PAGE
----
Biblical principles can guide relationships
CCCNW Crossroads Resolution Group founder David Schlacter will share his healthy relationship expertise Jan. 28 at groups next meeting
As the founder of Portland-based Crossroads Resolution Group, David Schlacter has traveled across the country helping individuals, families, churches, businesses and other organizations foster healthy relationships and find solutions to conflicts.
On Jan. 28, Schlacter will present an overview of his faith-based approach to relational wisdom and conflict resolution at the Christian Chamber of Commerce of the Northwests (CCCNW) monthly meeting in Newberg.
Schlacters technique relies upon biblical principles to guide how individuals and groups regard relationships and react to conflict. An easy example is the Golden Rule, a common sense principle that most people recognize regardless of their religious affiliation.
Relational wisdom, which is referred to as emotional intelligence (EI) in secular parlance, provides the structure of Schlacters approach.
So its really looking at an EI approach, but looking at it from the context of saying, What does scripture say about that? Schlacter said. Scripture has a lot to say throughout it, in Psalms and elsewhere, that its important for us to understand how other people perceive us and are reading us and reacting to us.
There are three major components to the approach, the first of which asks whether one is self aware, or conscious of the role ones own emotions and perceptions play in relating to others.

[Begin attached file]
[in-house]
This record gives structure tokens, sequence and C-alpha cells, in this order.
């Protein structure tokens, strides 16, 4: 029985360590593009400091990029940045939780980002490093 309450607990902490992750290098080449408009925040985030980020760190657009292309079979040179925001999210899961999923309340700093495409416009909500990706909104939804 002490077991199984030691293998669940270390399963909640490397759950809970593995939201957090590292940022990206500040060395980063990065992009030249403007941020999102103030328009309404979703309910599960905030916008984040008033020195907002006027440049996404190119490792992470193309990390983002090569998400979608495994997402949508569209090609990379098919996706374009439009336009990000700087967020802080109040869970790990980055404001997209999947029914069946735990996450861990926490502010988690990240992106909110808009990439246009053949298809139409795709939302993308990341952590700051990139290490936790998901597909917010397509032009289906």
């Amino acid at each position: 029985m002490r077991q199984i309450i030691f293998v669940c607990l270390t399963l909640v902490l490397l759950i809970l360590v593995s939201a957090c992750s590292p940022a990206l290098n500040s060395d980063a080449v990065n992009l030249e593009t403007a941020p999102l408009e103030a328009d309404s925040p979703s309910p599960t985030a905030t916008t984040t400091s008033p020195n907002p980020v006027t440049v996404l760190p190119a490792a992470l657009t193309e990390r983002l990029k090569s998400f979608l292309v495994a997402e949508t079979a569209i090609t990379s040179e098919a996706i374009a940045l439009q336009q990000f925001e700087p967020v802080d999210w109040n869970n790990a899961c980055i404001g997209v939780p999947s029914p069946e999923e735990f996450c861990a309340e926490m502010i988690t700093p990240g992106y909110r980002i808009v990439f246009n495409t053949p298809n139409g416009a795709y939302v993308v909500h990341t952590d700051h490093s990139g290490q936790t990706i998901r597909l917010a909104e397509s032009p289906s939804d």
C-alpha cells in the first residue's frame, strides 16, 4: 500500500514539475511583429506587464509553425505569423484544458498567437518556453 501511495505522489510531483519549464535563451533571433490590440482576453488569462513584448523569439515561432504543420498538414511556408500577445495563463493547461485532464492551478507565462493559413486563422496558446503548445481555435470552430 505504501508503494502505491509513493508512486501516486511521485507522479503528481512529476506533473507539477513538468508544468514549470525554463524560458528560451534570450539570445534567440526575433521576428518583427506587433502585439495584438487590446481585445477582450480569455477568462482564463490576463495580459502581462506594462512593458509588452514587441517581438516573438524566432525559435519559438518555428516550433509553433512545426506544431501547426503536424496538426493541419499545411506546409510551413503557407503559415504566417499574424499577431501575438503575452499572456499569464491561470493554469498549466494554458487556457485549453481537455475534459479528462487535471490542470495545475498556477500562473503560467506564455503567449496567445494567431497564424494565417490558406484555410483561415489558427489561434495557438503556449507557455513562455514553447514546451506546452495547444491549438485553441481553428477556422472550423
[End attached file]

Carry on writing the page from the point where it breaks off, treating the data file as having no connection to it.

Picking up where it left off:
The second is to be other aware, or sensitive to how ones words impact others and how others respond to them.
The third component, which isnt a part of the secular approach, is to be God aware, or thoughtful about how scripture instructs us to act toward others in general or in specific situations.
If you look at Galatians 3:12, it talks about being kind to one another, carrying each others burdens and forgiving each other, Schlacter said. Those are principles God brings to me, so when Im interacting with you, maybe we dont have a conflict at all, but how am I being compassionate to that other person, in my speech, in my engagement with you?
When working with any individual or group, Schlacter said he hopes to give people the tools to both prevent conflicts from arising and how to diffuse them when such situations arise.
Schlacter also served as a vice president for Peacemaker Ministries, directing the Institute for Christian Conciliation from 2005 to 2012. He did his undergraduate work at Valparaiso University in Indiana and received his law degree at the University of Denver in Colorado.
The meeting, which is free to CCCNW members and $5 for non-members and guests who make reservations at www.cccnw.net, will run from 7:30 to 9 a.m. at George Fox Universitys Villa Academic Center.